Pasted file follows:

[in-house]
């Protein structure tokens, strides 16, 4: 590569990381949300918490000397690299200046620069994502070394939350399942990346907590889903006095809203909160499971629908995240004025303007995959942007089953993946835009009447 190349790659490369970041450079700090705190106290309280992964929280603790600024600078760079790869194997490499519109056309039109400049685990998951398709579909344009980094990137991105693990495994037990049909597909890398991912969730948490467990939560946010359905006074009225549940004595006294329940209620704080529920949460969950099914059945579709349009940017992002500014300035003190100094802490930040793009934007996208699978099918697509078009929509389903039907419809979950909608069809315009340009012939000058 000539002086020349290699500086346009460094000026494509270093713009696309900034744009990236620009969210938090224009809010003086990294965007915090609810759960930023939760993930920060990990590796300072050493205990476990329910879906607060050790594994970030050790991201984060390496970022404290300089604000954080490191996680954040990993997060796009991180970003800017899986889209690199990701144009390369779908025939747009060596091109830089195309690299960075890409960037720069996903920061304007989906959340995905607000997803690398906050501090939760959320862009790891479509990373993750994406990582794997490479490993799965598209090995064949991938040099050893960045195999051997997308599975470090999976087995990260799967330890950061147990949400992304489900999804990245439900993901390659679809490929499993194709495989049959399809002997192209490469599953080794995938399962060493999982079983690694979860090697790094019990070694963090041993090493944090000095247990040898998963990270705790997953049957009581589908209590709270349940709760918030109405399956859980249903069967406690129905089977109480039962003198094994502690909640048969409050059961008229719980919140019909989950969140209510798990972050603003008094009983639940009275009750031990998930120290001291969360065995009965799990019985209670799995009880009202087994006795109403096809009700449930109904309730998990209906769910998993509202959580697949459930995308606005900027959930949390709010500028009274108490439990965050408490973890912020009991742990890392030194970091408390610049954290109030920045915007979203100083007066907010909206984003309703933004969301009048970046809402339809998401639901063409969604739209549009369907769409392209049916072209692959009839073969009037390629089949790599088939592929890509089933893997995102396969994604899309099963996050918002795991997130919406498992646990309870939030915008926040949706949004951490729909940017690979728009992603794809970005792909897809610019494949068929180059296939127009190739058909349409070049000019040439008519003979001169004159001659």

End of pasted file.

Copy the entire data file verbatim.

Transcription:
[in-house]
């Protein structure tokens, strides 16, 4: 590569990381949300918490000397690299200046620069994502070394939350399942990346907590889903006095809203909160499971629908995240004025303007995959942007089953993946835009009447 190349790659490369970041450079700090705190106290309280992964929280603790600024600078760079790869194997490499519109056309039109400049685990998951398709579909344009980094990137991105693990495994037990049909597909890398991912969730948490467990939560946010359905006074009225549940004595006294329940209620704080529920949460969950099914059945579709349009940017992002500014300035003190100094802490930040793009934007996208699978099918697509078009929509389903039907419809979950909608069809315009340009012939000058 000539002086020349290699500086346009460094000026494509270093713009696309900034744009990236620009969210938090224009809010003086990294965007915090609810759960930023939760993930920060990990590796300072050493205990476990329910879906607060050790594994970030050790991201984060390496970022404290300089604000954080490191996680954040990993997060796009991180970003800017899986889209690199990701144009390369779908025939747009060596091109830089195309690299960075890409960037720069996903920061304007989906959340995905607000997803690398906050501090939760959320862009790891479509990373993750994406990582794997490479490993799965598209090995064949991938040099050893960045195999051997997308599975470090999976087995990260799967330890950061147990949400992304489900999804990245439900993901390659679809490929499993194709495989049959399809002997192209490469599953080794995938399962060493999982079983690694979860090697790094019990070694963090041993090493944090000095247990040898998963990270705790997953049957009581589908209590709270349940709760918030109405399956859980249903069967406690129905089977109480039962003198094994502690909640048969409050059961008229719980919140019909989950969140209510798990972050603003008094009983639940009275009750031990998930120290001291969360065995009965799990019985209670799995009880009202087994006795109403096809009700449930109904309730998990209906769910998993509202959580697949459930995308606005900027959930949390709010500028009274108490439990965050408490973890912020009991742990890392030194970091408390610049954290109030920045915007979203100083007066907010909206984003309703933004969301009048970046809402339809998401639901063409969604739209549009369907769409392209049916072209692959009839073969009037390629089949790599088939592929890509089933893997995102396969994604899309099963996050918002795991997130919406498992646990309870939030915008926040949706949004951490729909940017690979728009992603794809970005792909897809610019494949068929180059296939127009190739058909349409070049000019040439008519003979001169004159001659």